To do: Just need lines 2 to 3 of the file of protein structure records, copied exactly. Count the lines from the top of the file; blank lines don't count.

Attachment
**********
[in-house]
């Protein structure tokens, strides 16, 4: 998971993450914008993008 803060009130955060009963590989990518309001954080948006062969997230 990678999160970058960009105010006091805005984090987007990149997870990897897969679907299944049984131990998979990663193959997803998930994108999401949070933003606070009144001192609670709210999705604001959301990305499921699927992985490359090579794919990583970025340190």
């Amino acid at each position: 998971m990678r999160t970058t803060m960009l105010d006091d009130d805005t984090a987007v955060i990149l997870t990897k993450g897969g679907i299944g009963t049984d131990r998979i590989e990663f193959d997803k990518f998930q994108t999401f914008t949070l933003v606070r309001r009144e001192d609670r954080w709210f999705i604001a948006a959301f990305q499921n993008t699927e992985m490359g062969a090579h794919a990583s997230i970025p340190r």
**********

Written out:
């Protein structure tokens, strides 16, 4: 998971993450914008993008 803060009130955060009963590989990518309001954080948006062969997230 990678999160970058960009105010006091805005984090987007990149997870990897897969679907299944049984131990998979990663193959997803998930994108999401949070933003606070009144001192609670709210999705604001959301990305499921699927992985490359090579794919990583970025340190």
């Amino acid at each position: 998971m990678r999160t970058t803060m960009l105010d006091d009130d805005t984090a987007v955060i990149l997870t990897k993450g897969g679907i299944g009963t049984d131990r998979i590989e990663f193959d997803k990518f998930q994108t999401f914008t949070l933003v606070r309001r009144e001192d609670r954080w709210f999705i604001a948006a959301f990305q499921n993008t699927e992985m490359g062969a090579h794919a990583s997230i970025p340190r």